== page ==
When I have that I can send the you data for your gun/cartridge.

So far I see it's a fairly low load.

Just one remark about slow burning powders and light loads, be sure to use MAGNUM primers.

The magnum primers make all the different in ignition. Magnum primers have a longer and much hotter flame as others. Just shoot a primed case with the different primers in low light and watch the length of the flame.

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Post Options Post Options   Thanks (0) Thanks(0)   Quote Luvz2Shoot Quote  Post ReplyReply Direct Link To This Post Posted: 10 Jan 2019 at 11:56pm
Luc,

Thank you for the info and the offer. I am not an experienced loader either. In fact this was the first time that I have loaded for anything. I figured that if I can meticulously go through the process to load my 357AMP, I can apply it to just bout anything else that I shoot (and feel fairly comfortable doing so).

I do have to say that after firing off the 19gr load and seeing what the gun did, I just can't imagine loading it any higher. After reading everyone's input, I see that it can go higher.

Thank you for running the info through your program. I have no idea what the volume of the case is, but I can see what I can find. I am trying to load these things exactly as published by Lee and other sources. I am loading with CCI 350 Magnum pistol primers. (I do remember reading to only use magnum primers when loading for these.)

Does anyone know what sort of pressures these things can be loaded up to? I thought i remember reading that Lee and Kent were testing/shooting these pushing 30,000 CUP?


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Post Options Post Options   Thanks (0) Thanks(0)   Quote BEEMER1 Quote  Post ReplyReply Direct Link To This Post Posted: 11 Jan 2019 at 3:28am
Originally posted by Luvz2Shoot Luvz2Shoot wrote:

Luc,

Thank you for the info and the offer. I am not an experienced loader either. In fact this was the first time that I have loaded for anything. I figured that if I can meticulously go through the process to load my 357AMP, I can apply it to just bout anything else that I shoot (and feel fairly comfortable doing so).

I do have to say that after firing off the 19gr load and seeing what the gun did, I just can't imagine loading it any higher. After reading everyone's input, I see that it can go higher.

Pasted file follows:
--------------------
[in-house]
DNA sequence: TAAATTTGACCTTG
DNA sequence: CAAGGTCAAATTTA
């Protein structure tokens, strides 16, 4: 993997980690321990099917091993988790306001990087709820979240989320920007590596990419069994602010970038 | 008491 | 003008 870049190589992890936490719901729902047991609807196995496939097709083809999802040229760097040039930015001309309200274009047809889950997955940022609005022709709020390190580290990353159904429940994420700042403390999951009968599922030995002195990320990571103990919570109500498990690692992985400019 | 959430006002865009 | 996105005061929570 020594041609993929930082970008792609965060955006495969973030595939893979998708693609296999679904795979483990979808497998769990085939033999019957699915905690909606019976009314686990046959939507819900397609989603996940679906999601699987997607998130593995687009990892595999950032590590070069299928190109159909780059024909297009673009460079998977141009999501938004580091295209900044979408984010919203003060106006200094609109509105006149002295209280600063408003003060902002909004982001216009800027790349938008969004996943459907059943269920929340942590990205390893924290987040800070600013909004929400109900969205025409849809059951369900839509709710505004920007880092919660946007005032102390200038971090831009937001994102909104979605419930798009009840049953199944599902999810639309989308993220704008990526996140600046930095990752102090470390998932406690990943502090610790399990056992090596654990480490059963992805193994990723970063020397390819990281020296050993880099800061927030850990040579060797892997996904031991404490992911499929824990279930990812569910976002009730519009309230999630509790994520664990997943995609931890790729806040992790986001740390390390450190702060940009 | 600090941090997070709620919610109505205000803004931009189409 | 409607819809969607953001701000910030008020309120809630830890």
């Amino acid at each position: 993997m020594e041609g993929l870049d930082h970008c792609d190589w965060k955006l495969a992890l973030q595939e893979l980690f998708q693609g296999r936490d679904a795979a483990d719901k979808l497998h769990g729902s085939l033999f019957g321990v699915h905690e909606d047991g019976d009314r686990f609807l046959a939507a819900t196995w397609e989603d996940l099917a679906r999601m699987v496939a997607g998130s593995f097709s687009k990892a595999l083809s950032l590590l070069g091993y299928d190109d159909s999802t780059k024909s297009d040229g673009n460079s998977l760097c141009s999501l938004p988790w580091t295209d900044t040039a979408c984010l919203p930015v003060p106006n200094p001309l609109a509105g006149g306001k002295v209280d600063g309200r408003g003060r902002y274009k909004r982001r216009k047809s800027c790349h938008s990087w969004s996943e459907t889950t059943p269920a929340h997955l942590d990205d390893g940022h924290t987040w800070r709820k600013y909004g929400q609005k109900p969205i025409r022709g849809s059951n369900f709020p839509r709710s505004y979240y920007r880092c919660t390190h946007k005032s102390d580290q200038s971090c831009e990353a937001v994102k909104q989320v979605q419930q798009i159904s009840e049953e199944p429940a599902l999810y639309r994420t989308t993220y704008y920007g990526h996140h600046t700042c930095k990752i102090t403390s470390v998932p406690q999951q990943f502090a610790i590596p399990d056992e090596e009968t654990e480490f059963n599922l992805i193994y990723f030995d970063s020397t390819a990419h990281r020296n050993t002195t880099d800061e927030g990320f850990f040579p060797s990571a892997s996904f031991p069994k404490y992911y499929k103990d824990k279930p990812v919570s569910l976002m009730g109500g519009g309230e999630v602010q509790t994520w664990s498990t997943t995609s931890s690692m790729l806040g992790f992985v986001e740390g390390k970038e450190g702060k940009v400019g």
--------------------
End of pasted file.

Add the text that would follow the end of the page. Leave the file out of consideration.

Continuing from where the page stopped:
Thank you for running the info through your program. I have no idea what the volume of the case is, but I can see what I can find. I am trying to load these things exactly as published by Lee and other sources. I am loading with CCI 350 Magnum pistol primers. (I do remember reading to only use magnum primers when loading for these.)

Does anyone know what sort of pressures these things can be loaded up to? I thought i remember reading that Lee and Kent were testing/shooting these pushing 30,000 CUP?



Lee Jurras tested some of Kent Lomont's loads in his pressure barrels at Super Vel and he had loads for the 44 and 357 AMP at 65,000 psi.  Glad it was not me or my gun doing the shooting.
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Post Options Post Options   Thanks (0) Thanks(0)   Quote Luc V. Quote  Post ReplyReply Direct Link To This Post Posted: 11 Jan 2019 at 2:39pm
To Luv2shoot, it's easy to know the volume of the resized case, just pour water in the case and fill it to the top. That weight in grains is the maximum volume.
 
To beemer, I'm almost sure Lee Jurras never tested the Automag cartridges in PSI. Back then all testing was done in CUP. There is a Huge difference between the two.
It's a mistake often made to mix those numbers/parameters.
 
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Post Options Post Options   Thanks (0) Thanks(0)   Quote BEEMER1 Quote  Post ReplyReply Direct Link To This Post Posted: 11 Jan 2019 at 2:54pm
Originally posted by Luc V. Luc V. wrote:

To Luv2shoot, it's easy to know the volume of the resized case, just pour water in the case and fill it to the top. That weight in grains is the maximum volume.
 
To beemer, I'm almost sure Lee Jurras never tested the Automag cartridges in PSI. Back then all testing was done in CUP. There is a Huge difference between the two.
It's a mistake often made to mix those numbers/parameters.
 

Luc, you  are probably right and I was aware of that when I posted the comment.  I do not remember if I read that or Lee told me that and I do not know where to look for it.

All I know is that Jurras tested some Lomont AMP loads and the were well into pressures that are normally only seen in magnum rifles.  Jurras said they were well beyond anything he would load.

Luv2shoot  -  I understand your concerns.  I will say this, after 30+ years of hand loading I could not come up with a worse cartridge to start on than the 357 AMP.  With head spacing concerns, reformed brass, and user unfriendly powders it is a tough one for anyone.